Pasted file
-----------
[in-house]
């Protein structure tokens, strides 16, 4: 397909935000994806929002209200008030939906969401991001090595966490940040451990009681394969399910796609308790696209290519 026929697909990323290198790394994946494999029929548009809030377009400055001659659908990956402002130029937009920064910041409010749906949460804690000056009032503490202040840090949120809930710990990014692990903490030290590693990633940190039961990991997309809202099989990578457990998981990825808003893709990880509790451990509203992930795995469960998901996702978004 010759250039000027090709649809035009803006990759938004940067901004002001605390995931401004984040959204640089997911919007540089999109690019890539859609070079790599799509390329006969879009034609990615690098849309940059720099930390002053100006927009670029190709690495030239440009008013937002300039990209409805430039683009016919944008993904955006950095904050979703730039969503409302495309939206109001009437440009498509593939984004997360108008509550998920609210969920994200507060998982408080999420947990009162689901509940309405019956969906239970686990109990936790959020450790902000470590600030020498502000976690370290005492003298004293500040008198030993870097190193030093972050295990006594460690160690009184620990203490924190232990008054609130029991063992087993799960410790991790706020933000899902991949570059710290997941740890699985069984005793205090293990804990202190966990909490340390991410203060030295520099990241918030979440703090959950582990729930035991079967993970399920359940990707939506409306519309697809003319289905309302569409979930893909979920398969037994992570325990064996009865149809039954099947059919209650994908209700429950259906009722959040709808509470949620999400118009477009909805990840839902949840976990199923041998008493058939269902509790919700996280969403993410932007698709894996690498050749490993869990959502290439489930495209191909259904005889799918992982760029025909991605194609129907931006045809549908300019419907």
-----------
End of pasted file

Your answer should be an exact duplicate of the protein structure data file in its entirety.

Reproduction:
[in-house]
């Protein structure tokens, strides 16, 4: 397909935000994806929002209200008030939906969401991001090595966490940040451990009681394969399910796609308790696209290519 026929697909990323290198790394994946494999029929548009809030377009400055001659659908990956402002130029937009920064910041409010749906949460804690000056009032503490202040840090949120809930710990990014692990903490030290590693990633940190039961990991997309809202099989990578457990998981990825808003893709990880509790451990509203992930795995469960998901996702978004 010759250039000027090709649809035009803006990759938004940067901004002001605390995931401004984040959204640089997911919007540089999109690019890539859609070079790599799509390329006969879009034609990615690098849309940059720099930390002053100006927009670029190709690495030239440009008013937002300039990209409805430039683009016919944008993904955006950095904050979703730039969503409302495309939206109001009437440009498509593939984004997360108008509550998920609210969920994200507060998982408080999420947990009162689901509940309405019956969906239970686990109990936790959020450790902000470590600030020498502000976690370290005492003298004293500040008198030993870097190193030093972050295990006594460690160690009184620990203490924190232990008054609130029991063992087993799960410790991790706020933000899902991949570059710290997941740890699985069984005793205090293990804990202190966990909490340390991410203060030295520099990241918030979440703090959950582990729930035991079967993970399920359940990707939506409306519309697809003319289905309302569409979930893909979920398969037994992570325990064996009865149809039954099947059919209650994908209700429950259906009722959040709808509470949620999400118009477009909805990840839902949840976990199923041998008493058939269902509790919700996280969403993410932007698709894996690498050749490993869990959502290439489930495209191909259904005889799918992982760029025909991605194609129907931006045809549908300019419907």